WOOD RIVER JCT. — At a fifth meeting Tuesday, held once again in the Chariho Middle School auditorium to accommodate a large crowd, the Hopkinton Town Council finally concluded its hearing on a controversial application for zoning and comprehensive plan amendments that would allow the construction of a commercial solar energy facility.
The proposal by Rhode Island Solar Renewable Energy III LLC, of Cranston, is requesting amendments that would change the designations of several parcels from residential to commercial special. The developer is proposing a 11.5 AC-megawatt array on three lots, one at 350 Woodville Alton Road, another at 6 Townsend Road, and a third on an adjacent site that was used as the town landfill and, later, as a private dump.
Many residents of Old Depot Road and other neighborhoods near the site oppose the plan, which would require the clearing of several thousand trees. They have also expressed concerned about stormwater runoff and flooding.
The Hopkinton Planning Board has recommended rejecting the project on the grounds that it is not consistent with the town’s comprehensive plan.
Of the 65 residents who attended the final session of the hearing, many pleaded with council members to heed the recommendation of the Planning Board and to think of the legacy they will leave when they are no longer in office.
“I’m looking at the environmental impact,” said Andrea Gardiner, a resident of the Brushy Brook neighborhood, which is also currently under consideration for a large a solar development. “I just beg you not to change our zoning for nonresidents to come in…I think there’s a better way to go about solar energy rather than clear-cutting all this forest.”
Sylvia Stanley, a Hope Valley resident and chairwoman of the Chariho School Committee, reminded council members that their first duty is to the residents.
“The Town Council members were voted to the council to represent the people of Hopkinton, not the people who arrive in town and want to destroy our country property and walk off with lots of money,” she said.
Conservation Commission member John Pennypacker, who worked on the town’s comprehensive plan, questioned the wisdom of amending the comprehensive plan without considering the compatibility of the changes with existing residential uses.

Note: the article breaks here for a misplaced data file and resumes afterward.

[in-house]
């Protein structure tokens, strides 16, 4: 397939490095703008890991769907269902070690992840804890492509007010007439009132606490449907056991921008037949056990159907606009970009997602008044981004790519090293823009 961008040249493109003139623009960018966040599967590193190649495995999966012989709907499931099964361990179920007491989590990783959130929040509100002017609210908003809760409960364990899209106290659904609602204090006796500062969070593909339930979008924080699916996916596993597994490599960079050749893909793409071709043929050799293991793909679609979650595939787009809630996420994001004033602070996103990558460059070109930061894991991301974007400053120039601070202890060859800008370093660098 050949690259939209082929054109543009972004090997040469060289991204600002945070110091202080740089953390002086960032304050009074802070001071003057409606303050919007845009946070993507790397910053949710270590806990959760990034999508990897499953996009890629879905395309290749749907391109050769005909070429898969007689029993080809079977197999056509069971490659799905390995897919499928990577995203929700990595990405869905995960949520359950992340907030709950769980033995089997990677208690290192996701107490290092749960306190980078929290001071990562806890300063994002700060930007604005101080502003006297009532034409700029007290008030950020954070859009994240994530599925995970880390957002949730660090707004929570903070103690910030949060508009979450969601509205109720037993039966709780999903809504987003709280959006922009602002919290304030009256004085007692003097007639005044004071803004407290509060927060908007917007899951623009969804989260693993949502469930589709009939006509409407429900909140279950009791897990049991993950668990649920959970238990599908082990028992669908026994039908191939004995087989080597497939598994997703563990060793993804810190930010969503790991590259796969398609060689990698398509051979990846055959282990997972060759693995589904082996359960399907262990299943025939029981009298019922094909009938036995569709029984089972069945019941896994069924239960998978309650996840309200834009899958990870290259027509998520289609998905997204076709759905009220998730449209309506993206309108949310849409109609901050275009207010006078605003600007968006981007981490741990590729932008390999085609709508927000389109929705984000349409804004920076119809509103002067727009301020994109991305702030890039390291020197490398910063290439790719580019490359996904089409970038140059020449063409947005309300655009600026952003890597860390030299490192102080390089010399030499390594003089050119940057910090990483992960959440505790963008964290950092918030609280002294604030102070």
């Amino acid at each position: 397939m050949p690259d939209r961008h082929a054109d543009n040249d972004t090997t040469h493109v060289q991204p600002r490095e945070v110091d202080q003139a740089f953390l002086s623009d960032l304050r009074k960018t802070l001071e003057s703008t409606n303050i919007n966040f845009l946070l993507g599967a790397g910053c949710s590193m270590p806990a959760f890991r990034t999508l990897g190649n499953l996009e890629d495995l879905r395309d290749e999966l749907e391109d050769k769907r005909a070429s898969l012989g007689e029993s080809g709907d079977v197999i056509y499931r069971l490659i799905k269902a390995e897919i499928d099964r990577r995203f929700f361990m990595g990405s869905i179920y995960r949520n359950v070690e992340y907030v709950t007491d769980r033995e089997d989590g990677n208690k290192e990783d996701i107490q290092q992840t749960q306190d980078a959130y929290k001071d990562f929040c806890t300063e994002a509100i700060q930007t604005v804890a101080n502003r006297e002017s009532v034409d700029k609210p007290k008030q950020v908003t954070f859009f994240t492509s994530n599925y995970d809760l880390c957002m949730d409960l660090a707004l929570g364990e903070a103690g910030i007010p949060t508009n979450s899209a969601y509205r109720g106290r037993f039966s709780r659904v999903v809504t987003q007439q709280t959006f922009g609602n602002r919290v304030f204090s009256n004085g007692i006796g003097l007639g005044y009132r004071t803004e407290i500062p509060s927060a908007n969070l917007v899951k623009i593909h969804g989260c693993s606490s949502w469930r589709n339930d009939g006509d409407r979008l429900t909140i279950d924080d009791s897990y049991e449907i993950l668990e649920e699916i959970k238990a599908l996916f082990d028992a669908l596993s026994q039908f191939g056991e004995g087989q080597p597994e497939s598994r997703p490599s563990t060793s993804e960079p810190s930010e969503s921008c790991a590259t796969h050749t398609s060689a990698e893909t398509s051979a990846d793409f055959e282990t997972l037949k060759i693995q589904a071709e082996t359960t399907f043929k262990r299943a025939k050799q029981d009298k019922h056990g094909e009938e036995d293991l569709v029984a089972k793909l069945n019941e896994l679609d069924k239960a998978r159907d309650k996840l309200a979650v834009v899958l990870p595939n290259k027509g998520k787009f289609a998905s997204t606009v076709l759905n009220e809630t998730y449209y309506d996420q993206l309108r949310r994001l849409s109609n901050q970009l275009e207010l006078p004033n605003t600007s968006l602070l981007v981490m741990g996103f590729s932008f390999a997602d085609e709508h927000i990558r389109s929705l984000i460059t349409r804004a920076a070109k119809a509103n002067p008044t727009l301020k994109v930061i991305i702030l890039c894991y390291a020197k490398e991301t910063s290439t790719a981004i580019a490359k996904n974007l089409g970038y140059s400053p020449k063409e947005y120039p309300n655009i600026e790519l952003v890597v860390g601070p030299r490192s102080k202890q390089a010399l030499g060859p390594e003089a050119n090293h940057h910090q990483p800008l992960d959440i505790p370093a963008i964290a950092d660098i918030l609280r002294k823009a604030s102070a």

“As you deliberate whether or not you want to change the plan, I want you to think about how you want to be known,” he said. “Do you want to be known as the Town Council that helped developers replace all our trees with solar panels or do you want to be known as the Town Council that listened to the public?”
Eric Bibler, a resident who has previously sparred with Town Council President Frank Landolfi on the solar issue, said he believed the controversy had been good for the town because it had fostered citizen engagement in the process.
“It’s a good thing that we’re having this discussion, because all kinds of town business gets done and people don’t pay attention, and now we’re filling auditoriums with people who are debating what type of community they want to live in,” he said.
Opponents of the project, 30 of whom are represented by attorney James Donnelly, have also questioned the legality of the council’s approval of at least one earlier solar project application, which had been rejected by the Planning Board.
The Hopkinton Code of Ordinances states that in cases in which the Planning Board has issued a recommendation to deny a project, the council can approve changes to the comprehensive plan only by a supermajority vote of two thirds of council members, in other words, a vote of four to one.
However, Town Solicitor Kevin McAllister addressed that and other legal issues at length toward the end of the hearing and concluded that state law, which supersedes the municipal zoning ordinance, requires a simple majority of three and not a supermajority.
The council will render its decision on the Old Depot Road application at a special meeting on Oct. 9.